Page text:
House of Bread


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I am three years old and I am hungry. I sit in a honey-colored wooden chair and press the small of my back up against its hard slats. My two brothers, my sister, and I are in the kitchen…waiting.
There is a crusty loaf of homemade bread on the counter, and my mother stands in front of the stove, stirring flour in a cast-iron skillet. Four hungry faces watch her every move. Flour and water—it’s all she has. And this crusty loaf of bread. Soon, the acrid smell of scorched flour permeates the kitchen, and she adds water, making a pasty gravy that will bind pieces of bread to our stomachs, gluing down the hunger pangs.
I still remember the thick roll of that meal on my tongue—how the taste of burnt flour and disappointment clung to the air around me. My hunger was not satisfied when the bread was gone.
This would become my very first memory—my beginning. 
Would you join me over at The High Calling for the rest of the story? I’m grateful to be sharing over there today.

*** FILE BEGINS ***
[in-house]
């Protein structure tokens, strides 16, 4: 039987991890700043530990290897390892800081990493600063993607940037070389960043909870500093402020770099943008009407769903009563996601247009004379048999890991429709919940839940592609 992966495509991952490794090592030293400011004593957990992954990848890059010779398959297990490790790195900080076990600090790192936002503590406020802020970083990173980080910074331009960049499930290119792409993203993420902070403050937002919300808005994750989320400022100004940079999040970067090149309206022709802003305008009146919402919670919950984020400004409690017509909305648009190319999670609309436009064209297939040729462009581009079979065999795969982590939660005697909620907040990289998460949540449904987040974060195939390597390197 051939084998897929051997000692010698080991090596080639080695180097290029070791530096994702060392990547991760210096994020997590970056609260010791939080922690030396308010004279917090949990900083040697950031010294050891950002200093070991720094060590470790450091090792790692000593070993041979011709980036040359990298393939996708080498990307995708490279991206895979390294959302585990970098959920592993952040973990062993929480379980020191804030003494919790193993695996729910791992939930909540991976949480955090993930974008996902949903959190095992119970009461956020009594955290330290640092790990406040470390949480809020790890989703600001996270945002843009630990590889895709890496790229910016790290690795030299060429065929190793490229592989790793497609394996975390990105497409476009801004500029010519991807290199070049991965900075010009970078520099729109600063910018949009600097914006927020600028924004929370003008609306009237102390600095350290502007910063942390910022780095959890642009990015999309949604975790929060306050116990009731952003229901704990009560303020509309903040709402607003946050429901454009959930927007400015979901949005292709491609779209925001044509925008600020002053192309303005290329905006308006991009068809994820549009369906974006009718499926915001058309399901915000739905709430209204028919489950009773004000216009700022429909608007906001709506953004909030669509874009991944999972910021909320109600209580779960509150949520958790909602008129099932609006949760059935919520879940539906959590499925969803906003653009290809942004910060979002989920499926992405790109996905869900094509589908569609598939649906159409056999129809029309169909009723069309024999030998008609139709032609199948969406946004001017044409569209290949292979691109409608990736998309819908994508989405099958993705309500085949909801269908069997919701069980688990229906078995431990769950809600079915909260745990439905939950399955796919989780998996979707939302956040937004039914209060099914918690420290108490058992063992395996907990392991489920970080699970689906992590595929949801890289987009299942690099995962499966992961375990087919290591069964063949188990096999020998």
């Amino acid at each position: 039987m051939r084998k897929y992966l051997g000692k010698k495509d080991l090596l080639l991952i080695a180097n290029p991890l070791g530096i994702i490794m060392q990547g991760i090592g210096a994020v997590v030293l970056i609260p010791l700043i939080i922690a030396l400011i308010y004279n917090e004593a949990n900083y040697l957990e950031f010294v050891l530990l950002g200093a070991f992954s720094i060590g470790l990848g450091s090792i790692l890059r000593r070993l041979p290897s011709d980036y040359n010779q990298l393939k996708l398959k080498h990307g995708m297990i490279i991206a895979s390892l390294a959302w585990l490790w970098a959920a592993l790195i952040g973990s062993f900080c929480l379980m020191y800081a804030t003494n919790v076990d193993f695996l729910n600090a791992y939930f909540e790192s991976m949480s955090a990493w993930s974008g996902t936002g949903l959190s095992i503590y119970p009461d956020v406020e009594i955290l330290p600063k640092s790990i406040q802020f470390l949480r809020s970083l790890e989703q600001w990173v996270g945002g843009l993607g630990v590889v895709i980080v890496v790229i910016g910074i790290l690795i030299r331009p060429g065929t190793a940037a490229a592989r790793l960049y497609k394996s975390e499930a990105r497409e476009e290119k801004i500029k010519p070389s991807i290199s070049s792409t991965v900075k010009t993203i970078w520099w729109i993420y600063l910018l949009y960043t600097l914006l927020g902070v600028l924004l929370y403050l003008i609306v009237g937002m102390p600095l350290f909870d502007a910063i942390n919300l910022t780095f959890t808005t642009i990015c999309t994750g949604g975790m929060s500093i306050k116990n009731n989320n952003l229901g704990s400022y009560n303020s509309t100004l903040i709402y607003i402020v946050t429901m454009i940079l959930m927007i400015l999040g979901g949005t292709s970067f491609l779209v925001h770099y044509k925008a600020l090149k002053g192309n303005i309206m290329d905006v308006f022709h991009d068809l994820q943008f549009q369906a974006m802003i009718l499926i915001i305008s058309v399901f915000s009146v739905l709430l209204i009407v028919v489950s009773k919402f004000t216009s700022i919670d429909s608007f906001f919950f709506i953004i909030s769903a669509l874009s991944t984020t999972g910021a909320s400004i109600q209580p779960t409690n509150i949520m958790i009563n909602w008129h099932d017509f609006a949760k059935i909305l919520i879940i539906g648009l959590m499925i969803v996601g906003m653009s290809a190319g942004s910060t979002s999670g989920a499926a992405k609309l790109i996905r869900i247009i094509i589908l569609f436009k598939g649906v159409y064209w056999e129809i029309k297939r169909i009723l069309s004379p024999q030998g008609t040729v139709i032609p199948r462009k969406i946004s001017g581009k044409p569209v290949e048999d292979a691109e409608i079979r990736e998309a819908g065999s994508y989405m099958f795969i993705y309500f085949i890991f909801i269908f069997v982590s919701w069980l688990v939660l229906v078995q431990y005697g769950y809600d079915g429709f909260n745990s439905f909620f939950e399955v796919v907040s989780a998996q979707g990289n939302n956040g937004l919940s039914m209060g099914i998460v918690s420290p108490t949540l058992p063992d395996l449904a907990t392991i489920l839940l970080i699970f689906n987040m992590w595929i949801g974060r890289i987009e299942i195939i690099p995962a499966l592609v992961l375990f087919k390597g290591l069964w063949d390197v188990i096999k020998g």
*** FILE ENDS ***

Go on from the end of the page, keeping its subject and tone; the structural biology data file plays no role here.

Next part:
Image by Marty Hadding. Used with permission. Sourced via Flickr.

Comments

  1. Pam says

    This is simply gorgeous, Laura. I think I knew that about the meaning of Bethlehem, but forgot. Another thing in the life our Lord on earth that holds such deep significance and planning of the Father. He is our bread. Bread of life, healing, light… I will meditate on this tonight. I’ve always loved that Christmas extends through the Epiphany… time to savor. Thanks, Laura.

    I’m sorry your childhood holds so much deprivation… but so grateful for all God is blessing you with now. ~ Pam, apples of gold, http://wordglow.wordpress.com

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